Buffy the Vampire Slayer Season 10 #2-3 Brings Nicholas Brendon on as Co-Writer
The relaunched Buffy the Vampire Slayer comic series continues to keep my interest by doing fresh, interesting things with characters that feel, sound, and look right.
Season 10 is setting itself apart by once again mutating the traditional enemy vampires, but instead of making them oh-so-trendy zombies, now, they’re throwbacks. With the ability to transform into beasts — humanoid bats, wolves, insects, and so on — they’re shaking up our heroes and preventing them from being too jaded. They’re more powerful (particularly when you add in the not-yet-explained ability to operate in sunlight) and more of a challenge at the same time they’ve become more traditional.
Writer Christos Gage does an excellent job evoking past events in a way that readers are reminded of the characters’ long (and sometimes convoluted) history, not confused by it. They wisecrack the way they used to, and they care, too, with a depth justified by the long-running property (and the emotions of the fandom). I’m not put off by the fight scenes here. I know they’re necessary, but sometimes they feel like killing time and page count. That’s not the case now, as they allow space for more dialog, just like the original. Rebekah Isaacs’s art makes the characters visually expressive as well.
The bad guy so far is a former slayer now turned vampire, a new twist on the traditional enemies that’s even more twisted than having two of them love each other. That’s a side effect of magic restarting, a device that allows for new surprises.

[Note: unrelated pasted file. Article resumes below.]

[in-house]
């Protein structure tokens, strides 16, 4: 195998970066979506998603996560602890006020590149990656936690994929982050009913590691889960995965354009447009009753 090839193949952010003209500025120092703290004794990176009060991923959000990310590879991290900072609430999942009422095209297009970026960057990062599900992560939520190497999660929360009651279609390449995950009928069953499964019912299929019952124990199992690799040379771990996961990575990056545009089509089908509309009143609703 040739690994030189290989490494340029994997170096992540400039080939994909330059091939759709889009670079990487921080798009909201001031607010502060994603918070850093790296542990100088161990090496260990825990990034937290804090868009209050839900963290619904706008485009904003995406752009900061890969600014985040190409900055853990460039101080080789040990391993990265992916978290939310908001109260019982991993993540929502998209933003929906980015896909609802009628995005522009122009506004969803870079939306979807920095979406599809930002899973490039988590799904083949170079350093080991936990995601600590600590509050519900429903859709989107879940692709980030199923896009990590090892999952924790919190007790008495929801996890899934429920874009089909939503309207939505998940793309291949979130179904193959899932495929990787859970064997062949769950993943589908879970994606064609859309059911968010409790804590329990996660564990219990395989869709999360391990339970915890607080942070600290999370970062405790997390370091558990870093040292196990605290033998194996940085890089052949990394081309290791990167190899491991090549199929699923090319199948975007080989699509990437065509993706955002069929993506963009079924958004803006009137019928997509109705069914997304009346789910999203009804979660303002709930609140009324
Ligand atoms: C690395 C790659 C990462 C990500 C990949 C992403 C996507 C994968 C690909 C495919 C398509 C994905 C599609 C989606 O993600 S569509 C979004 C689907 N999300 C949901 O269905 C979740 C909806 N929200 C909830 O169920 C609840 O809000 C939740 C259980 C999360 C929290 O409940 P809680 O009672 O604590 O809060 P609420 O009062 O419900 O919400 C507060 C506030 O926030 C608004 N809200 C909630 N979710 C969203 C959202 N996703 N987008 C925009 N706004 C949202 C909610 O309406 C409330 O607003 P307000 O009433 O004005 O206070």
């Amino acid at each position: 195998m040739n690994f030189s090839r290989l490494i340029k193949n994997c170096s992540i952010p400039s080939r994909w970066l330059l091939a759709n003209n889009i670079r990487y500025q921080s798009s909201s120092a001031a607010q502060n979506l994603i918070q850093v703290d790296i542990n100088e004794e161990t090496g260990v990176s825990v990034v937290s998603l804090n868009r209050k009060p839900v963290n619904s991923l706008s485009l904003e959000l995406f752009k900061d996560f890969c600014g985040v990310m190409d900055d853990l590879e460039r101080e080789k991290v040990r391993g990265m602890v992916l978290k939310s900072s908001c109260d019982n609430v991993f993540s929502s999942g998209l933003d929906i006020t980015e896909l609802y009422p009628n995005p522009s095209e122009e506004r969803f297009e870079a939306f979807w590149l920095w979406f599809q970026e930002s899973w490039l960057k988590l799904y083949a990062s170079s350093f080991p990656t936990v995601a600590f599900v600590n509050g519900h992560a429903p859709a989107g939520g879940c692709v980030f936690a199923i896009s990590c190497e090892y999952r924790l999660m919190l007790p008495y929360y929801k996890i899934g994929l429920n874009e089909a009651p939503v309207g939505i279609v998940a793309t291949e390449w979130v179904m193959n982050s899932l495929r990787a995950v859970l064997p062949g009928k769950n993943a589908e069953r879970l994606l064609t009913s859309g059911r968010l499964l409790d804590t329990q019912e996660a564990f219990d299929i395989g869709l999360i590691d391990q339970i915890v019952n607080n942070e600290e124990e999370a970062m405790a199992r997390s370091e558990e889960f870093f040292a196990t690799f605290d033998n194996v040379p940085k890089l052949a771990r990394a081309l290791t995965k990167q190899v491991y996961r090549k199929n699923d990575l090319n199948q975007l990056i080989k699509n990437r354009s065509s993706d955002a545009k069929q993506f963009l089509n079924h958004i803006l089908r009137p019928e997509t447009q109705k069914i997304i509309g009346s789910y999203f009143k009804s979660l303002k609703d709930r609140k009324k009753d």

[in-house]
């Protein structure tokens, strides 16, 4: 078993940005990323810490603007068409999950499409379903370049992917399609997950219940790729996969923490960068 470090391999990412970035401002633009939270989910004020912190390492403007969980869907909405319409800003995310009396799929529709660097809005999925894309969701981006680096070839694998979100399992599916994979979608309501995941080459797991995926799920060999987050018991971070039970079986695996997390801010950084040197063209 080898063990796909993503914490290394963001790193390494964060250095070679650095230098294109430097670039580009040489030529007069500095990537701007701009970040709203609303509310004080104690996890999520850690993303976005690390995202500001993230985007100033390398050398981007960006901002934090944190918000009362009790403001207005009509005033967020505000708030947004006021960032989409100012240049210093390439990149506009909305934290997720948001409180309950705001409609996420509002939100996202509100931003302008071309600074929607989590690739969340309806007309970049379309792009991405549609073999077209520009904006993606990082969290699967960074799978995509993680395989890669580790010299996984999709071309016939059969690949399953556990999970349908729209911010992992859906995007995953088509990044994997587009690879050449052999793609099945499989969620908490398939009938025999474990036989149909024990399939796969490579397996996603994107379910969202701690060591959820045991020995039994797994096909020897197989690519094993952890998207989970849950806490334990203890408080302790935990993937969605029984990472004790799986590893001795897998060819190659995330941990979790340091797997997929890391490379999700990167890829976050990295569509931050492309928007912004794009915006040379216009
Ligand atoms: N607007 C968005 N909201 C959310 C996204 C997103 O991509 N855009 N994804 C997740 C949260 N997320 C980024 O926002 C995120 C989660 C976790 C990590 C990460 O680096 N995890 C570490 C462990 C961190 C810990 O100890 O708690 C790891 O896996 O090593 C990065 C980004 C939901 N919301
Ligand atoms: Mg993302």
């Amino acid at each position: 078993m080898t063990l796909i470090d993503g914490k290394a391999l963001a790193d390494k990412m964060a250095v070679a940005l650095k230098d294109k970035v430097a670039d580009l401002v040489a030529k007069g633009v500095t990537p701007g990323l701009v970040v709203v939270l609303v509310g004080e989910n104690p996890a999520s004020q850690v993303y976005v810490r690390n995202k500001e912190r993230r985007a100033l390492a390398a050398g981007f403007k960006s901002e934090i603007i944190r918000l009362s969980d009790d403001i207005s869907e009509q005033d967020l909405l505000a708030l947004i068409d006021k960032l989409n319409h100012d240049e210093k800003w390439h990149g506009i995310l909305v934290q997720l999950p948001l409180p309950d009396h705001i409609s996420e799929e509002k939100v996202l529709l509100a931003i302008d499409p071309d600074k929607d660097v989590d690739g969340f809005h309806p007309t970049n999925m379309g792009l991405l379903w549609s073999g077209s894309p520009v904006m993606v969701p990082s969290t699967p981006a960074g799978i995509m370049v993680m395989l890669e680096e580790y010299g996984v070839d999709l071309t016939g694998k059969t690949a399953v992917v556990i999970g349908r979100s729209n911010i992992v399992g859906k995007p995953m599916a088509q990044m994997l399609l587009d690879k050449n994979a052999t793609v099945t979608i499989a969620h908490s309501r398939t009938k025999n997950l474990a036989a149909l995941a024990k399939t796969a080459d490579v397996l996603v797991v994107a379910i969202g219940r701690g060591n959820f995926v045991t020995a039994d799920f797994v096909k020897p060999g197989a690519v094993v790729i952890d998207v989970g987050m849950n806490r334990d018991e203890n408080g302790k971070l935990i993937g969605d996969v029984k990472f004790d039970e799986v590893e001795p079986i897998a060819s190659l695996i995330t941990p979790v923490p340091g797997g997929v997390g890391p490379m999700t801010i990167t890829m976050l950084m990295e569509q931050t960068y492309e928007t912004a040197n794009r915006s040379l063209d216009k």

Meanwhile, teen Giles is navigating his new position (and new physicality) with the gang. Gage’s work has an innate optimism I find refreshing and enjoyable, as even when they face difficult struggles, this team knows they can rely on each other. I particularly liked how cheerful the police detective Buffy dated was. She wanted to be angsty, but his attitude seemed much less melodramatic, more human and mature.
That faith in each other gets the group into trouble in issue #3, as they decide to send the worst person possible to fetch Dracula for help with this new breed of vampire. Nicholas Brendon, who played Xander on the show, joins as co-writer with this issue, which explains the focus on his character. There’s more dialogue than usual (which is pretty impressive) as Dracula baits the youngsters and takes a “heel turn”, as Andrew puts it. On the personal side, Xander and Dawn are trying to navigate their relationship.
I had no idea I’d be this interested in these characters again after all this time. (The show debuted 17 years ago.) I’m glad this is such an enjoyable translation of the franchise.